"But now it's gettin' late
And the moon is climbin' high.
I want to celebrate
See it shinin' in your eye." -Neil Young
The full Moon, beautiful as it is, isn't really all that rare!
Once every 29-30 days, the Moon returns to a completely full phase, where the entire "day side" of the Moon (the side lit up by the Sun) faces Earth.
In fact, our word "month" is named after the Moon, and -- unsurprisingly -- each of our 12 months has a special name for its full Moon. And traditionally, September's Moon, which typically (but not always) is the Moon closest to the Autumnal Equinox (for those of us in the Northern Hemisphere), is known as the Harvest Moon.
Why Harvest Moon? Because having a bright, full Moon overhead means that you'll have enough light to harvest during the night as well as during the day!
But tonight is special. Yes, the Moon is 100% full right now, and the full Moon is always a gorgeous sight. But late last night was also the Autumnal Equinox! The equinox, when every single location on Earth receives 12 hours of sunlight and 12 hours of night, happens right around September 22nd/23rd every year.
But the equinox and the full Moon coincide only -- on average -- once every nineteen years! The last time they did was 1991, and the next time they will is 2029.
But there is an Autumnal Equinox Full Moon tonight! (For some of you, that means right now!) There's always so much interesting history to learn about the Moon and how we view it from Earth, and learning about it makes me appreciate the Moon just a little bit more each time I look at it.
So enjoy your equinox and your full Moon tonight, and to the few of you who need the full Moon to harvest your crops, there's no better night to get started than this one!
Of course, its raining here :(
But Arnie and I got to enjoy the huge moon a couple nights ago!
An additional bit of magic is that as the Sun sets the Moon rises, and for a brief while both are visible together. I experienced this one evening riding my motorcycle due S down the 395 highway in California, across the Mojave Desert. Sun in right eye, Moon in left eye, and since I have 110 deg peripheral vision, both were clear simultaneously. Quite a transcendent moment.
And of course, since I wanted to get a shot of the full Moon with Jupiter close by, it was also cloudy up here in the Pac NW.
Last night and again tonight, but not as obvious, we had what some refer to as a "Super Harvest Moon" when Jupiter is in the night sky near the moon. How often that happens during the time of the Autumnal Equinox is a good question.
The celestial bodies clearly regulate our weather: We got rain both during the Perseid meteor shower and the full Harvest Moon! Not much astronomy being done here...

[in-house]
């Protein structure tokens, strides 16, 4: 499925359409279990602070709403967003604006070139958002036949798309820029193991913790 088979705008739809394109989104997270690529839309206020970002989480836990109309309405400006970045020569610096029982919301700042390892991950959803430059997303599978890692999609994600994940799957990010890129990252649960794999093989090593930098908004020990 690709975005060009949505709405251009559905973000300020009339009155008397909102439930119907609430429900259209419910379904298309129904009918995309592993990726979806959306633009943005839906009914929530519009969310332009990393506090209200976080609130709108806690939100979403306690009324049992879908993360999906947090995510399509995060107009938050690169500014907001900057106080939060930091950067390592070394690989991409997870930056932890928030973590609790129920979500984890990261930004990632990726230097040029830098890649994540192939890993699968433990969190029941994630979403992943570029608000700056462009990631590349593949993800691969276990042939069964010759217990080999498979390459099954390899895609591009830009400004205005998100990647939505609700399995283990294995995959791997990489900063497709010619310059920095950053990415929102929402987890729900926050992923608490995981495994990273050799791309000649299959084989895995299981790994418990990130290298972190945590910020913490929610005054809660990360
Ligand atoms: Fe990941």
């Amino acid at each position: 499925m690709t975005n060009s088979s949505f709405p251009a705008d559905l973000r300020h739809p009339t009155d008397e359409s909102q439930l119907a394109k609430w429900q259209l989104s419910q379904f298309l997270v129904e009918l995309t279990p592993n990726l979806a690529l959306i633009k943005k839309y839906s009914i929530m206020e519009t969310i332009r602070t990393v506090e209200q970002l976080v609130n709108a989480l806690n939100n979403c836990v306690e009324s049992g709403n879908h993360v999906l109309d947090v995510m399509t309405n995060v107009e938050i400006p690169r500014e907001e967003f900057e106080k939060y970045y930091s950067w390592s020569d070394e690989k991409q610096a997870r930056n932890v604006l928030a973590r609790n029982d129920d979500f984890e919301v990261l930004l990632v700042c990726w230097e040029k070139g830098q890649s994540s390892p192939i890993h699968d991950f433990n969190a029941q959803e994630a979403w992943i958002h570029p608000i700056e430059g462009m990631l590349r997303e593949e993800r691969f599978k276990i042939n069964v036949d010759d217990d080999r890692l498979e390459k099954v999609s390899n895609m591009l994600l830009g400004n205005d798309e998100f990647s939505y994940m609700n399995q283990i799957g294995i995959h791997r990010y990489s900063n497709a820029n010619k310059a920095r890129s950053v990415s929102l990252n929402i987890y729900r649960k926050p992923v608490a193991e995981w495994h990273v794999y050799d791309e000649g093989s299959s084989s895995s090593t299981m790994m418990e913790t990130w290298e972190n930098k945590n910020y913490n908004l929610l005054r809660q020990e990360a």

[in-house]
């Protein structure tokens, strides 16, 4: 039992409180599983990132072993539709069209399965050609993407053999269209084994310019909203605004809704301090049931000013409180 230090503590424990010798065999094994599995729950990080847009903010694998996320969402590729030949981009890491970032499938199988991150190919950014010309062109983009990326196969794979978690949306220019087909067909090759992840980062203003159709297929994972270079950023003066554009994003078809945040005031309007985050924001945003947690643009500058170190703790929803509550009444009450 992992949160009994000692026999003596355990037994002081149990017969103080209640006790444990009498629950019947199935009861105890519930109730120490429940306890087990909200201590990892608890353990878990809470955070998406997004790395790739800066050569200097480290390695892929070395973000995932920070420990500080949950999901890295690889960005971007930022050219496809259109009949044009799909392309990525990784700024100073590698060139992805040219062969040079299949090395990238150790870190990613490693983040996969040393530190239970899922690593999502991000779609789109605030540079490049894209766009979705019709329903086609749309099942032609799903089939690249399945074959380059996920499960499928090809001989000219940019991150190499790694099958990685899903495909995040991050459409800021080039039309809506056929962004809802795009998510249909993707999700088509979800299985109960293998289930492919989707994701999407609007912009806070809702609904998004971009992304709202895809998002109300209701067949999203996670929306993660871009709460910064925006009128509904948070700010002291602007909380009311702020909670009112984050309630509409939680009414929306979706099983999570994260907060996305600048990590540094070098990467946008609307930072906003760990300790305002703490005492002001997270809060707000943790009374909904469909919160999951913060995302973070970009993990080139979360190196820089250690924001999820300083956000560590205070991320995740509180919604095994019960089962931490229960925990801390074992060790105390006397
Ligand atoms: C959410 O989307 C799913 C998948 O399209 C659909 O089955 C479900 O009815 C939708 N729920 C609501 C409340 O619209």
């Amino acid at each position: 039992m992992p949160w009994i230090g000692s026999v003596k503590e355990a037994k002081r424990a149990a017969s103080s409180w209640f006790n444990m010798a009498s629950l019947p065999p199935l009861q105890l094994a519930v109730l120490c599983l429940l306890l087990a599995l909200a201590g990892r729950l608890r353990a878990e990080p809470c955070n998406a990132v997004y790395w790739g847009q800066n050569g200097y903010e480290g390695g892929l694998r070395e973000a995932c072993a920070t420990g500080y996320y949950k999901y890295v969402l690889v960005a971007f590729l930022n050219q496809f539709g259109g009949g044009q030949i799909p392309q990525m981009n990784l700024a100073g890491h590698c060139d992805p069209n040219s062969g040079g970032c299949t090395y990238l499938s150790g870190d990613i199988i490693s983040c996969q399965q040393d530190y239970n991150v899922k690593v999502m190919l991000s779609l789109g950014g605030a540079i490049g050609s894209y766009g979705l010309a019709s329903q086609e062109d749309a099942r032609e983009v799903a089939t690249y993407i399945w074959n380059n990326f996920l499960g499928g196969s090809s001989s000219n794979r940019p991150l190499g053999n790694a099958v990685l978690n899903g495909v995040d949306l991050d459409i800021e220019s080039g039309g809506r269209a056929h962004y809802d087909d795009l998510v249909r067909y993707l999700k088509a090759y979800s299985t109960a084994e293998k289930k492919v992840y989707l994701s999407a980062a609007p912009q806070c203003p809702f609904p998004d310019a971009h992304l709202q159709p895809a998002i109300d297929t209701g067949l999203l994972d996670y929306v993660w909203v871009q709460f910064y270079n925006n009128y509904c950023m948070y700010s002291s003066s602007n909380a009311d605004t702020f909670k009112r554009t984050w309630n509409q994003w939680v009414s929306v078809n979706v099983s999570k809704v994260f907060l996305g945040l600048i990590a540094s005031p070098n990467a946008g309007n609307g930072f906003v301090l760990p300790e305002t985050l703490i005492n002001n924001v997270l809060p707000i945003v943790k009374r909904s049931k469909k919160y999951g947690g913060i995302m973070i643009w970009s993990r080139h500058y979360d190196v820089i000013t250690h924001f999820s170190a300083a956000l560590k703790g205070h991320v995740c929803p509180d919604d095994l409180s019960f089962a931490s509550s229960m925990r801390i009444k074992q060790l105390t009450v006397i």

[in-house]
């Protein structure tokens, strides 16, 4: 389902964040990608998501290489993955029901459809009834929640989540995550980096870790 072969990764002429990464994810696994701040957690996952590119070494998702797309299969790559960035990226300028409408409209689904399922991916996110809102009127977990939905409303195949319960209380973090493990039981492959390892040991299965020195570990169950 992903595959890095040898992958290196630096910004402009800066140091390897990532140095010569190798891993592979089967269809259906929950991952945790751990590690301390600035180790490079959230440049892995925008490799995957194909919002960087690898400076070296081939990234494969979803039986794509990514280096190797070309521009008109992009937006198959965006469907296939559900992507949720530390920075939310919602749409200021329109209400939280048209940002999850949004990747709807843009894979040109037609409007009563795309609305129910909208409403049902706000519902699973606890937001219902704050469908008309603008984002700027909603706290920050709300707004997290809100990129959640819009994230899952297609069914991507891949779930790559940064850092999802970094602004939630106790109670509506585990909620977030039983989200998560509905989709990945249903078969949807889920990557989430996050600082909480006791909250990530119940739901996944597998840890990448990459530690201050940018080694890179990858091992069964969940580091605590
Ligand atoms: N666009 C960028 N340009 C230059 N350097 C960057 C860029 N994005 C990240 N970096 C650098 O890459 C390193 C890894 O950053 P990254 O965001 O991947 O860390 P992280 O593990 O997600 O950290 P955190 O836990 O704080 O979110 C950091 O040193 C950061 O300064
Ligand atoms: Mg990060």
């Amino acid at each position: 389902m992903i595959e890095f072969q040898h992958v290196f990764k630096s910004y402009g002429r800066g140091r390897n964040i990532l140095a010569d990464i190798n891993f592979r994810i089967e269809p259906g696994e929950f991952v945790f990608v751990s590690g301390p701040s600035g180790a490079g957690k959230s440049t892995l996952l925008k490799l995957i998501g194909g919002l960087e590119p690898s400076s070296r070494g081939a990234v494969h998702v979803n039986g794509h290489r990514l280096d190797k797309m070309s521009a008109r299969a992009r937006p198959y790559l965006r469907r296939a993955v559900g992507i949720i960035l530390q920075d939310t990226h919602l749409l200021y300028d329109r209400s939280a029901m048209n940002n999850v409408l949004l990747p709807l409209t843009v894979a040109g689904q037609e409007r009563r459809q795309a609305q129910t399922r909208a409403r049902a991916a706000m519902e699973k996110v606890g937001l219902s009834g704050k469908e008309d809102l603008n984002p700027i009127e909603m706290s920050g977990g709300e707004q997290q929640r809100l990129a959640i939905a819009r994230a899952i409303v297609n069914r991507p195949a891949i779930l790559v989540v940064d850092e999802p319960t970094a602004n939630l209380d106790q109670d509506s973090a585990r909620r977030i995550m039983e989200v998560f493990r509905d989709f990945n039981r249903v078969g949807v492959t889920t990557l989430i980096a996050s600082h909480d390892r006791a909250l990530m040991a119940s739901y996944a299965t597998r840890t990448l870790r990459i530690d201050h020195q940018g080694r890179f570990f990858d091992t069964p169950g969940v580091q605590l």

So what are the other 11 full moons called?
"when every single location on Earth receives 12 hours of sunlight and 12 hours of night"
Even at the poles?
Typical Yanks. if you ask me, First to the party, and the last ones to stop moaning. Time to STOP messing around and grow a pair of cojones, why don't you?
Quick fire round:
What's brown and sticky? A stick!
What never goes down well with Onions? Sausages?
What is a 'Blair'? A total fuckin' mess, if you ask me.
And a blue moon is the second full moon in a month.
I did see the sun come up that day and that night, I noticed the harvest moon coing up over the hills of North San Diego County. It was remarkably close to the same spot where the sun came up.
I've wondered if it was a coincidence or a yearly event: that on the Equinox sun and moon rise at the same spot.
How come the Harvest moon only comes every 19 years?
The "harvest moon" is considered to be the full moon that falls closest to the first day of autumn. This year, the full moon that occurs on Sept. 23 is closer Post-Gazette 2010-09 . and board members will be on hand to answer Hear highlights from the upcoming 2010 to Plimoth Plantation for âUnder the Harvest Moonâ from 5 to 7 p.m. Thursday, Sept. 23.Not since Sept.
I found this information interesting to learn of the different names of the monthly full moons. I went on to search their names and I was specifically interested in more information on the "Hunter's Moon". Because of my mutiple experiences with water fowl/bird hunting, I pay close attention to the daylight hours and appreciate the full moon's glow to help me set up before sunrise. So, the Hunter's Moon comes in October, when my hunting is in full swing, and I am not the only one to benefit from it's early morning glow (don't want to scare the birds away with a flashlight, now do I?)
What about the hunter's moon?
This is really helpful! Thanks! :)